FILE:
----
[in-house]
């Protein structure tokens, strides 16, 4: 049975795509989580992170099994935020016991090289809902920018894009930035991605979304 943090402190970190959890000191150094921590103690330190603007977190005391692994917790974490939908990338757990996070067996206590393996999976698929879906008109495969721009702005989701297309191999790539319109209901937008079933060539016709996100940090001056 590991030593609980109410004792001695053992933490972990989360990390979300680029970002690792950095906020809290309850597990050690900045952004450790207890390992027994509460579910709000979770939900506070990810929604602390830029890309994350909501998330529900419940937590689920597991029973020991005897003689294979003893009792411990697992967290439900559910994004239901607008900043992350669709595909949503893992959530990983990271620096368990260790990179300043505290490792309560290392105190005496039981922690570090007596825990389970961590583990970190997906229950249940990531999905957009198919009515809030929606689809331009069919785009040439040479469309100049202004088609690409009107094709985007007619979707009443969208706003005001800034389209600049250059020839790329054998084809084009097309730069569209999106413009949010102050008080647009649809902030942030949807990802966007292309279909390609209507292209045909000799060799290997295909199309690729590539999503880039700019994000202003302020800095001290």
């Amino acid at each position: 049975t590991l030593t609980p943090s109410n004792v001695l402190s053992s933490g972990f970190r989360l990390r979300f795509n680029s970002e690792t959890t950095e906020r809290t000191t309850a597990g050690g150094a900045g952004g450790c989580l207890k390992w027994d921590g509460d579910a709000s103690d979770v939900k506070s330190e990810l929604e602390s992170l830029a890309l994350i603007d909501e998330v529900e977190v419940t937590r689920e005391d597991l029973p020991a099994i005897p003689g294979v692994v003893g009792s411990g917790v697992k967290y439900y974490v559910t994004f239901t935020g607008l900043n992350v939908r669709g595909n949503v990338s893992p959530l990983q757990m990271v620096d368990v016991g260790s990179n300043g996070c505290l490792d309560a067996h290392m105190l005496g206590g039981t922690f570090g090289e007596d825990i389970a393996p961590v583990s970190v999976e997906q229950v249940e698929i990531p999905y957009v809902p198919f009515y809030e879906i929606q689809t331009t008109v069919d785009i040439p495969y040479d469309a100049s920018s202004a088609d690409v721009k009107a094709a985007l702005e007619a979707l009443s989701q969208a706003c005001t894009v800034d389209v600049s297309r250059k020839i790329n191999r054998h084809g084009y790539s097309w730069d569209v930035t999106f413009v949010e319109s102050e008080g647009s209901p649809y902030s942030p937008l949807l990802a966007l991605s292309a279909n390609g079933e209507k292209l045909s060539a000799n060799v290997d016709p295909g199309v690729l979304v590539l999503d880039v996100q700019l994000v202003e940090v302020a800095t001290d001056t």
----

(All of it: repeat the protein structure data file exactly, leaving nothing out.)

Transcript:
[in-house]
């Protein structure tokens, strides 16, 4: 049975795509989580992170099994935020016991090289809902920018894009930035991605979304 943090402190970190959890000191150094921590103690330190603007977190005391692994917790974490939908990338757990996070067996206590393996999976698929879906008109495969721009702005989701297309191999790539319109209901937008079933060539016709996100940090001056 590991030593609980109410004792001695053992933490972990989360990390979300680029970002690792950095906020809290309850597990050690900045952004450790207890390992027994509460579910709000979770939900506070990810929604602390830029890309994350909501998330529900419940937590689920597991029973020991005897003689294979003893009792411990697992967290439900559910994004239901607008900043992350669709595909949503893992959530990983990271620096368990260790990179300043505290490792309560290392105190005496039981922690570090007596825990389970961590583990970190997906229950249940990531999905957009198919009515809030929606689809331009069919785009040439040479469309100049202004088609690409009107094709985007007619979707009443969208706003005001800034389209600049250059020839790329054998084809084009097309730069569209999106413009949010102050008080647009649809902030942030949807990802966007292309279909390609209507292209045909000799060799290997295909199309690729590539999503880039700019994000202003302020800095001290």
């Amino acid at each position: 049975t590991l030593t609980p943090s109410n004792v001695l402190s053992s933490g972990f970190r989360l990390r979300f795509n680029s970002e690792t959890t950095e906020r809290t000191t309850a597990g050690g150094a900045g952004g450790c989580l207890k390992w027994d921590g509460d579910a709000s103690d979770v939900k506070s330190e990810l929604e602390s992170l830029a890309l994350i603007d909501e998330v529900e977190v419940t937590r689920e005391d597991l029973p020991a099994i005897p003689g294979v692994v003893g009792s411990g917790v697992k967290y439900y974490v559910t994004f239901t935020g607008l900043n992350v939908r669709g595909n949503v990338s893992p959530l990983q757990m990271v620096d368990v016991g260790s990179n300043g996070c505290l490792d309560a067996h290392m105190l005496g206590g039981t922690f570090g090289e007596d825990i389970a393996p961590v583990s970190v999976e997906q229950v249940e698929i990531p999905y957009v809902p198919f009515y809030e879906i929606q689809t331009t008109v069919d785009i040439p495969y040479d469309a100049s920018s202004a088609d690409v721009k009107a094709a985007l702005e007619a979707l009443s989701q969208a706003c005001t894009v800034d389209v600049s297309r250059k020839i790329n191999r054998h084809g084009y790539s097309w730069d569209v930035t999106f413009v949010e319109s102050e008080g647009s209901p649809y902030s942030p937008l949807l990802a966007l991605s292309a279909n390609g079933e209507k292209l045909s060539a000799n060799v290997d016709p295909g199309v690729l979304v590539l999503d880039v996100q700019l994000v202003e940090v302020a800095t001290d001056t």